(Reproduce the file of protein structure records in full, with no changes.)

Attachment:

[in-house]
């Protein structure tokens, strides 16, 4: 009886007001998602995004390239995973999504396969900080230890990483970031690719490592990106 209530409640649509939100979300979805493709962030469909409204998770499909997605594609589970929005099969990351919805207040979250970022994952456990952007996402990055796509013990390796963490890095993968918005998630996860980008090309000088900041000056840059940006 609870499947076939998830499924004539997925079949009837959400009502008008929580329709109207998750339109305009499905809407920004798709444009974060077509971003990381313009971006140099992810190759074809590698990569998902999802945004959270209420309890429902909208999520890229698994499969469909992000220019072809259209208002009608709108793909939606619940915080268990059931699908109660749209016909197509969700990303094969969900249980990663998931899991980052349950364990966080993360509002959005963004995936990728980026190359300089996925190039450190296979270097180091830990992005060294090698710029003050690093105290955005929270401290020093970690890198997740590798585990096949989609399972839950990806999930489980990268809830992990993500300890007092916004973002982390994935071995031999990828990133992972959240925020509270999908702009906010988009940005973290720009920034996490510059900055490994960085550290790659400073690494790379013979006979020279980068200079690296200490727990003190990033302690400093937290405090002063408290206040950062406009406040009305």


[in-house]
């Protein structure tokens, strides 16, 4: 009886007001998602995004390239995973999504396969900080230890990483970031690719490592990106 209530409640649509939100979300979805493709962030469909409204998770499909997605594609589970929005099969990351919805207040979250970022994952456990952007996402990055796509013990390796963490890095993968918005998630996860980008090309000088900041000056840059940006 609870499947076939998830499924004539997925079949009837959400009502008008929580329709109207998750339109305009499905809407920004798709444009974060077509971003990381313009971006140099992810190759074809590698990569998902999802945004959270209420309890429902909208999520890229698994499969469909992000220019072809259209208002009608709108793909939606619940915080268990059931699908109660749209016909197509969700990303094969969900249980990663998931899991980052349950364990966080993360509002959005963004995936990728980026190359300089996925190039450190296979270097180091830990992005060294090698710029003050690093105290955005929270401290020093970690890198997740590798585990096949989609399972839950990806999930489980990268809830992990993500300890007092916004973002982390994935071995031999990828990133992972959240925020509270999908702009906010988009940005973290720009920034996490510059900055490994960085550290790659400073690494790379013979006979020279980068200079690296200490727990003190990033302690400093937290405090002063408290206040950062406009406040009305």